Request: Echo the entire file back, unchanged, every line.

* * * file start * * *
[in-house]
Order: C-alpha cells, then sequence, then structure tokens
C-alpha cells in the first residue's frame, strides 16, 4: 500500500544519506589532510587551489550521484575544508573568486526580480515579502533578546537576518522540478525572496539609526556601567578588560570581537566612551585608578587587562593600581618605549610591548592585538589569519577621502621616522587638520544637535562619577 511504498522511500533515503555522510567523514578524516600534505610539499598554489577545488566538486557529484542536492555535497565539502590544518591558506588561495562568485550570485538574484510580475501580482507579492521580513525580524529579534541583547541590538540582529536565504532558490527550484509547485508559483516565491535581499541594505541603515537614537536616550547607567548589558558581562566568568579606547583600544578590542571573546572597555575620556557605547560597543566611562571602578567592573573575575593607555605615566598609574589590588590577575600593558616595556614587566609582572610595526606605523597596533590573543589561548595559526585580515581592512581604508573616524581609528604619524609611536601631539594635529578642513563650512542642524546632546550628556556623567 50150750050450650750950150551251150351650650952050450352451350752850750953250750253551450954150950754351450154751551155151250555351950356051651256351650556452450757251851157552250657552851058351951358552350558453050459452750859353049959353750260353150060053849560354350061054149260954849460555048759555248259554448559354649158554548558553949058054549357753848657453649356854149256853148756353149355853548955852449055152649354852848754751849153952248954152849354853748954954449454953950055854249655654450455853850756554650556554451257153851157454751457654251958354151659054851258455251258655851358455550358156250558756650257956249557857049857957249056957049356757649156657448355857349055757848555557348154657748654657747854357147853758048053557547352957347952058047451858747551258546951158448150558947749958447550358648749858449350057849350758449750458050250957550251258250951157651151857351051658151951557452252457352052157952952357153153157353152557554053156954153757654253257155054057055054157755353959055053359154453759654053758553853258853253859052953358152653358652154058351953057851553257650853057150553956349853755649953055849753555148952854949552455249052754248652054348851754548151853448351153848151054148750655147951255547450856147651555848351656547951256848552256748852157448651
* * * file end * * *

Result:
[in-house]
Order: C-alpha cells, then sequence, then structure tokens
C-alpha cells in the first residue's frame, strides 16, 4: 500500500544519506589532510587551489550521484575544508573568486526580480515579502533578546537576518522540478525572496539609526556601567578588560570581537566612551585608578587587562593600581618605549610591548592585538589569519577621502621616522587638520544637535562619577 511504498522511500533515503555522510567523514578524516600534505610539499598554489577545488566538486557529484542536492555535497565539502590544518591558506588561495562568485550570485538574484510580475501580482507579492521580513525580524529579534541583547541590538540582529536565504532558490527550484509547485508559483516565491535581499541594505541603515537614537536616550547607567548589558558581562566568568579606547583600544578590542571573546572597555575620556557605547560597543566611562571602578567592573573575575593607555605615566598609574589590588590577575600593558616595556614587566609582572610595526606605523597596533590573543589561548595559526585580515581592512581604508573616524581609528604619524609611536601631539594635529578642513563650512542642524546632546550628556556623567 50150750050450650750950150551251150351650650952050450352451350752850750953250750253551450954150950754351450154751551155151250555351950356051651256351650556452450757251851157552250657552851058351951358552350558453050459452750859353049959353750260353150060053849560354350061054149260954849460555048759555248259554448559354649158554548558553949058054549357753848657453649356854149256853148756353149355853548955852449055152649354852848754751849153952248954152849354853748954954449454953950055854249655654450455853850756554650556554451257153851157454751457654251958354151659054851258455251258655851358455550358156250558756650257956249557857049857957249056957049356757649156657448355857349055757848555557348154657748654657747854357147853758048053557547352957347952058047451858747551258546951158448150558947749958447550358648749858449350057849350758449750458050250957550251258250951157651151857351051658151951557452252457352052157952952357153153157353152557554053156954153757654253257155054057055054157755353959055053359154453759654053758553853258853253859052953358152653358652154058351953057851553257650853057150553956349853755649953055849753555148952854949552455249052754248652054348851754548151853448351153848151054148750655147951255547450856147651555848351656547951256848552256748852157448651